Meditation also helps facilitate acceptance for the things the patient cannot control. Patients who suffer from anxiety tend to try to alleviate the symptoms of anxiety by trying to control not only themselves, but also the environment and people around them. This fixation with control ultimately causes more stress on the patient, because it makes them too preoccupied with controlling the elements that are affecting them. This prevents them from finding peace in the things they cannot control. Meditation helps facilitate acceptance by helping patients learn that although they cannot control the environment around them, they can control their mental and emotional wellbeing, and what parts of the environment affects them. Accepting things the patient cannot control takes away the anxiety of losing control over the environment or situation. The acceptance of not having control helps them find peace.

Physical Pain and Tension

A major component of meditation is deep breathing. Deep breathing is important for meditation because it teaches the patient control, patience, and how to get in touch with his or her body and mind. Deep breathing is also helpful in reducing physical pain and tension caused by anxiety. Deep breathing helps the patient’s body experience less pain and tension by:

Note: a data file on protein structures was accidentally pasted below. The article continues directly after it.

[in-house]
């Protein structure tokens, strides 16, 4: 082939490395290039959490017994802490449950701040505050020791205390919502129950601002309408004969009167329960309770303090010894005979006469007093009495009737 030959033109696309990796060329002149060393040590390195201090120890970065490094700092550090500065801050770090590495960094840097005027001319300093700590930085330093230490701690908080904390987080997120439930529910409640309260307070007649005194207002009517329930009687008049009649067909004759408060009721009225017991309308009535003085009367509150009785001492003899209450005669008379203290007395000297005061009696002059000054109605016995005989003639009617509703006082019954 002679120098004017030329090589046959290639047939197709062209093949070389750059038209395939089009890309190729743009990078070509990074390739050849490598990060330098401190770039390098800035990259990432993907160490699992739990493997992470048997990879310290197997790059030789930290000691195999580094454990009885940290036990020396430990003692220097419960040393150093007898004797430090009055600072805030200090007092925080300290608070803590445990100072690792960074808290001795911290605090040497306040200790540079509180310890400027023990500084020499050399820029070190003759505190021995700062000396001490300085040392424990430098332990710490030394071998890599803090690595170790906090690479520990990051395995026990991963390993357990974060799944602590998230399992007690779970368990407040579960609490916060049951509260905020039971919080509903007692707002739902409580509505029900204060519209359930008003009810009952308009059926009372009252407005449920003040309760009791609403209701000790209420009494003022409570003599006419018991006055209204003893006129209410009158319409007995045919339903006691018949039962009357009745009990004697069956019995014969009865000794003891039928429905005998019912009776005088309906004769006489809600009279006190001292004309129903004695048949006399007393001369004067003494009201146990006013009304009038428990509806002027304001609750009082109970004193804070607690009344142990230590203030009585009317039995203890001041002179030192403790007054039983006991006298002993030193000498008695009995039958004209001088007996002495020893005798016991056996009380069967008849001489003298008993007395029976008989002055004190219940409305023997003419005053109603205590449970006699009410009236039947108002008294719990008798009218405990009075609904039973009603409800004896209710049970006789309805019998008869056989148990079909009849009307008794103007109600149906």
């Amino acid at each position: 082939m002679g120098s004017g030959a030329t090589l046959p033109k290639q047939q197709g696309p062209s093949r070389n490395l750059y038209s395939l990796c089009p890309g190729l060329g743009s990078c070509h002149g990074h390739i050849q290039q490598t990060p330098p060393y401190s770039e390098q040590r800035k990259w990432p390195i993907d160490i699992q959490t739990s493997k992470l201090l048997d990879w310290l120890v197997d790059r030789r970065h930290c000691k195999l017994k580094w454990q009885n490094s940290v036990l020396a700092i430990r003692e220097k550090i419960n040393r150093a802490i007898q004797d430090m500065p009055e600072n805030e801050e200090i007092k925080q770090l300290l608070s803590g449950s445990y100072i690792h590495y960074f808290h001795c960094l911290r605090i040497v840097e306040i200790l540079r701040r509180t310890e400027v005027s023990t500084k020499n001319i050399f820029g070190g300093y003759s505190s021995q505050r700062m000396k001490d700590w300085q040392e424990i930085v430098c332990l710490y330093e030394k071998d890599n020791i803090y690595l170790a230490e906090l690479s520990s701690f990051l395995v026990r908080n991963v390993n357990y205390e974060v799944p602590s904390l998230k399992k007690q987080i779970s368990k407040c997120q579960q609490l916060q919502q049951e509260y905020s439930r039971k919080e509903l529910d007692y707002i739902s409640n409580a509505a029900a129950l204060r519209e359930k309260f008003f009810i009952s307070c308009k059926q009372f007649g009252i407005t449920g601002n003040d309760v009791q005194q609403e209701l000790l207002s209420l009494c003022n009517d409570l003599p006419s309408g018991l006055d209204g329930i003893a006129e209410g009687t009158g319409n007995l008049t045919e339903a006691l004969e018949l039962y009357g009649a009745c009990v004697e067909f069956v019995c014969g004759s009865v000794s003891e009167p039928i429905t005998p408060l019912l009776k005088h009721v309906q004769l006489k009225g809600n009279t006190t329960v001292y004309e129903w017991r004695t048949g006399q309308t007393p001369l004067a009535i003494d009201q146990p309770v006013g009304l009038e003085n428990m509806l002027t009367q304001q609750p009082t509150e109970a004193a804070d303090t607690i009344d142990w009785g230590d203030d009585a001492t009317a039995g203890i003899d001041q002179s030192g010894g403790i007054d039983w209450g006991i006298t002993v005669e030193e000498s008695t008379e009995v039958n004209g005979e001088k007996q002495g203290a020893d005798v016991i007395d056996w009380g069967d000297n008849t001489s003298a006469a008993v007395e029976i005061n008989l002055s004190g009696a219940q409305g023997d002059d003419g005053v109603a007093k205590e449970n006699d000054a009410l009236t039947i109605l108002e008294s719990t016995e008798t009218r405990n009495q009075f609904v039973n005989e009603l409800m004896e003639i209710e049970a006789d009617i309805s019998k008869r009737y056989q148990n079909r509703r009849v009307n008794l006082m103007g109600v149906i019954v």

• Delivering fresh oxygen to the brain and muscles. Oxygen is pivotal not only for survival, but also for wellness. Delivering oxygen to the brain creates a blissful sensation that relaxes the mind and muscles of the body. The oxygen also helps relax the muscles as they are supplied with fresh oxygen that nourishes them.
  • Removing dead oxygen from the lungs. Our natural breathing is relatively shallow when compared to the capacity the lungs can hold. The shallow breathing causes dead air to sit in the bottom of the lungs, creating a toxin. While this toxin is not dangerous, it does negatively impact the body’s ability to provide fresh air to the muscles. This deprivation of fresh oxygen causes muscle tension and resulting muscle and joint pain. With deep breathing, the lungs are not only filled with fresh oxygen, but it also expands the lungs enough to expel the dead air that is sitting at the bottom of the lungs.

Diet